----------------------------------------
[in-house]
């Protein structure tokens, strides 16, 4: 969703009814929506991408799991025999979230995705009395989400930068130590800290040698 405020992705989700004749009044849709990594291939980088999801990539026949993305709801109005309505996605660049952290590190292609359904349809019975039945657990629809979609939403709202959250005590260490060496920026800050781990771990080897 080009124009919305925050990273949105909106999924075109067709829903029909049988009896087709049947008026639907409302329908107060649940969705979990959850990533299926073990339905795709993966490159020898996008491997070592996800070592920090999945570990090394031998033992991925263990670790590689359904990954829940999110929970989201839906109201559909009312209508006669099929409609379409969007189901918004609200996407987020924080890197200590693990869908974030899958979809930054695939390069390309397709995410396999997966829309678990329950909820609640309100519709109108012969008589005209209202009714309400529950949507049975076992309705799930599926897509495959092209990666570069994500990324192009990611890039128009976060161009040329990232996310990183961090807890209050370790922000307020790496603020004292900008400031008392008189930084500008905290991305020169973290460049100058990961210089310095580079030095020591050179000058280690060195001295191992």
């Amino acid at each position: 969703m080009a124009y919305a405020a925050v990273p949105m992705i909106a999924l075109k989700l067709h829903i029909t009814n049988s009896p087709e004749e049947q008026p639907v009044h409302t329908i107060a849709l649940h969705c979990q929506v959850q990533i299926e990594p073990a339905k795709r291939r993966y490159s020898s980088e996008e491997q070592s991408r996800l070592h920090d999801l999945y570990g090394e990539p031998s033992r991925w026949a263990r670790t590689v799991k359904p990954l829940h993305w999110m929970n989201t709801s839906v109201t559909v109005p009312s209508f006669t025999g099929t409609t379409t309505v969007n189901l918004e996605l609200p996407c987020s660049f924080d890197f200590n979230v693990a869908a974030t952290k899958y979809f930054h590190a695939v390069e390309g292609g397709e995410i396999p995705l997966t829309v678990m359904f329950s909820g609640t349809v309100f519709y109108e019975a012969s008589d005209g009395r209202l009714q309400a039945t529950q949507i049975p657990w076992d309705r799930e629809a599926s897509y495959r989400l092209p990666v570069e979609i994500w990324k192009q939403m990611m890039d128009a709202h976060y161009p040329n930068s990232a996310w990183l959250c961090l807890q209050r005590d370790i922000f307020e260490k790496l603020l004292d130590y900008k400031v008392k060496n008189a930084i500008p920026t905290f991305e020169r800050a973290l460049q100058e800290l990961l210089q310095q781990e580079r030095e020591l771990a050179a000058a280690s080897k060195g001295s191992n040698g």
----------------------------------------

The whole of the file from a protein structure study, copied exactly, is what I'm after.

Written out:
[in-house]
């Protein structure tokens, strides 16, 4: 969703009814929506991408799991025999979230995705009395989400930068130590800290040698 405020992705989700004749009044849709990594291939980088999801990539026949993305709801109005309505996605660049952290590190292609359904349809019975039945657990629809979609939403709202959250005590260490060496920026800050781990771990080897 080009124009919305925050990273949105909106999924075109067709829903029909049988009896087709049947008026639907409302329908107060649940969705979990959850990533299926073990339905795709993966490159020898996008491997070592996800070592920090999945570990090394031998033992991925263990670790590689359904990954829940999110929970989201839906109201559909009312209508006669099929409609379409969007189901918004609200996407987020924080890197200590693990869908974030899958979809930054695939390069390309397709995410396999997966829309678990329950909820609640309100519709109108012969008589005209209202009714309400529950949507049975076992309705799930599926897509495959092209990666570069994500990324192009990611890039128009976060161009040329990232996310990183961090807890209050370790922000307020790496603020004292900008400031008392008189930084500008905290991305020169973290460049100058990961210089310095580079030095020591050179000058280690060195001295191992």
């Amino acid at each position: 969703m080009a124009y919305a405020a925050v990273p949105m992705i909106a999924l075109k989700l067709h829903i029909t009814n049988s009896p087709e004749e049947q008026p639907v009044h409302t329908i107060a849709l649940h969705c979990q929506v959850q990533i299926e990594p073990a339905k795709r291939r993966y490159s020898s980088e996008e491997q070592s991408r996800l070592h920090d999801l999945y570990g090394e990539p031998s033992r991925w026949a263990r670790t590689v799991k359904p990954l829940h993305w999110m929970n989201t709801s839906v109201t559909v109005p009312s209508f006669t025999g099929t409609t379409t309505v969007n189901l918004e996605l609200p996407c987020s660049f924080d890197f200590n979230v693990a869908a974030t952290k899958y979809f930054h590190a695939v390069e390309g292609g397709e995410i396999p995705l997966t829309v678990m359904f329950s909820g609640t349809v309100f519709y109108e019975a012969s008589d005209g009395r209202l009714q309400a039945t529950q949507i049975p657990w076992d309705r799930e629809a599926s897509y495959r989400l092209p990666v570069e979609i994500w990324k192009q939403m990611m890039d128009a709202h976060y161009p040329n930068s990232a996310w990183l959250c961090l807890q209050r005590d370790i922000f307020e260490k790496l603020l004292d130590y900008k400031v008392k060496n008189a930084i500008p920026t905290f991305e020169r800050a973290l460049q100058e800290l990961l210089q310095q781990e580079r030095e020591l771990a050179a000058a280690s080897k060195g001295s191992n040698g």